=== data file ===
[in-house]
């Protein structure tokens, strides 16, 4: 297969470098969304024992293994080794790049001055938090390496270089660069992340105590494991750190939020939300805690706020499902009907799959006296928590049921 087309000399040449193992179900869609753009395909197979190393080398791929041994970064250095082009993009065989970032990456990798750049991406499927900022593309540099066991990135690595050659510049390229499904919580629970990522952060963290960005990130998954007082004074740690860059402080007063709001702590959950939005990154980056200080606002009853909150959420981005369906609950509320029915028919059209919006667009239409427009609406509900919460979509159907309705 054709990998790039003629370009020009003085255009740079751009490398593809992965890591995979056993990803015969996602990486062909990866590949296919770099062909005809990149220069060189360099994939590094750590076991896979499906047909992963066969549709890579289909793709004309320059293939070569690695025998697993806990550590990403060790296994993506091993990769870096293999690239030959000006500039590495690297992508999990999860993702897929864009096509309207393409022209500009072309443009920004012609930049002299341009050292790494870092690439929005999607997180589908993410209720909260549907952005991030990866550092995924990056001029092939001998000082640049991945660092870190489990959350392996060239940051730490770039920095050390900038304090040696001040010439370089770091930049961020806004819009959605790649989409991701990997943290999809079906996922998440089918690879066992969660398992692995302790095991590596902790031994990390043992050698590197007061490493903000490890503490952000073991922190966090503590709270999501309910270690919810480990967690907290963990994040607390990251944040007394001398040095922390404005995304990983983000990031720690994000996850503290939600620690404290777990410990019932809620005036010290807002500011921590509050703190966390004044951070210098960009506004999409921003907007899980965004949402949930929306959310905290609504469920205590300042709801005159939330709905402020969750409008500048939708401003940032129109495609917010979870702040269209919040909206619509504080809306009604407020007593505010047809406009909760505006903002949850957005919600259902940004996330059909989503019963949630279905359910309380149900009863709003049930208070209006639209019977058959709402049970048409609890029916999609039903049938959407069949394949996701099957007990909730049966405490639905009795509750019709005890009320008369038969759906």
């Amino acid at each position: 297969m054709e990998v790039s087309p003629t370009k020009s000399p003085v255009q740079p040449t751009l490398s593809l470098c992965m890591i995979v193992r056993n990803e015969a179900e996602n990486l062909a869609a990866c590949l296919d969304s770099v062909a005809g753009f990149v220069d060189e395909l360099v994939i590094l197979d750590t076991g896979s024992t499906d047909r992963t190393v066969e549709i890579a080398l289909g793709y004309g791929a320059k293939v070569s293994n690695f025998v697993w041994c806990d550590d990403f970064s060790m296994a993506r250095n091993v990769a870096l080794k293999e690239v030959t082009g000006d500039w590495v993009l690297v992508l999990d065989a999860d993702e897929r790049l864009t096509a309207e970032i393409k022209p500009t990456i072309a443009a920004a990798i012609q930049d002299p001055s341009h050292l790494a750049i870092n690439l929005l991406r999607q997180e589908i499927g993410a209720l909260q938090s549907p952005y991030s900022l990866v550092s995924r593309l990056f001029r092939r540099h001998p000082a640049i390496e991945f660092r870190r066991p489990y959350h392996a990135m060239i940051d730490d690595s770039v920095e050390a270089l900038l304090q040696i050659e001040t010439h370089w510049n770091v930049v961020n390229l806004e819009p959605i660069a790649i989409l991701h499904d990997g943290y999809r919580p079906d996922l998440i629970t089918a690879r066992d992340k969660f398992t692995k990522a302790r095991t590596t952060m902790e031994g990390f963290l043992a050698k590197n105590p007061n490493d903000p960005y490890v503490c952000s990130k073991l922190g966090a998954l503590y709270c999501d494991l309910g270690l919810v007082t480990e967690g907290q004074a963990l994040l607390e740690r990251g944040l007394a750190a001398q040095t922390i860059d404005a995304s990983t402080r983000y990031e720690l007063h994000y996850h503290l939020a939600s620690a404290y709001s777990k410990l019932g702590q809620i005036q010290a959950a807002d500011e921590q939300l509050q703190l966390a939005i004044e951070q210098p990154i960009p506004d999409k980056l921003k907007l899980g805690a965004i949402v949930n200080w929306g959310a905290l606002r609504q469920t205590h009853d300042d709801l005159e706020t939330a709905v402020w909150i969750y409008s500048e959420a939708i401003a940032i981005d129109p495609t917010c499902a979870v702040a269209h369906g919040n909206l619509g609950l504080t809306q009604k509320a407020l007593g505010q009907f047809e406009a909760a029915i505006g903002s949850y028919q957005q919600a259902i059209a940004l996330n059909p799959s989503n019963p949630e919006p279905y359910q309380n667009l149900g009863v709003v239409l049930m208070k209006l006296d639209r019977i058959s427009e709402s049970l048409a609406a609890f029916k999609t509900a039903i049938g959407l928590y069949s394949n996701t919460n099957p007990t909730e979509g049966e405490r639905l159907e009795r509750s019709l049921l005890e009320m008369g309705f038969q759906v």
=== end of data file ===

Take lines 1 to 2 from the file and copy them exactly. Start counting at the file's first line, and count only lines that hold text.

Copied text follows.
[in-house]
């Protein structure tokens, strides 16, 4: 297969470098969304024992293994080794790049001055938090390496270089660069992340105590494991750190939020939300805690706020499902009907799959006296928590049921 087309000399040449193992179900869609753009395909197979190393080398791929041994970064250095082009993009065989970032990456990798750049991406499927900022593309540099066991990135690595050659510049390229499904919580629970990522952060963290960005990130998954007082004074740690860059402080007063709001702590959950939005990154980056200080606002009853909150959420981005369906609950509320029915028919059209919006667009239409427009609406509900919460979509159907309705 054709990998790039003629370009020009003085255009740079751009490398593809992965890591995979056993990803015969996602990486062909990866590949296919770099062909005809990149220069060189360099994939590094750590076991896979499906047909992963066969549709890579289909793709004309320059293939070569690695025998697993806990550590990403060790296994993506091993990769870096293999690239030959000006500039590495690297992508999990999860993702897929864009096509309207393409022209500009072309443009920004012609930049002299341009050292790494870092690439929005999607997180589908993410209720909260549907952005991030990866550092995924990056001029092939001998000082640049991945660092870190489990959350392996060239940051730490770039920095050390900038304090040696001040010439370089770091930049961020806004819009959605790649989409991701990997943290999809079906996922998440089918690879066992969660398992692995302790095991590596902790031994990390043992050698590197007061490493903000490890503490952000073991922190966090503590709270999501309910270690919810480990967690907290963990994040607390990251944040007394001398040095922390404005995304990983983000990031720690994000996850503290939600620690404290777990410990019932809620005036010290807002500011921590509050703190966390004044951070210098960009506004999409921003907007899980965004949402949930929306959310905290609504469920205590300042709801005159939330709905402020969750409008500048939708401003940032129109495609917010979870702040269209919040909206619509504080809306009604407020007593505010047809406009909760505006903002949850957005919600259902940004996330059909989503019963949630279905359910309380149900009863709003049930208070209006639209019977058959709402049970048409609890029916999609039903049938959407069949394949996701099957007990909730049966405490639905009795509750019709005890009320008369038969759906």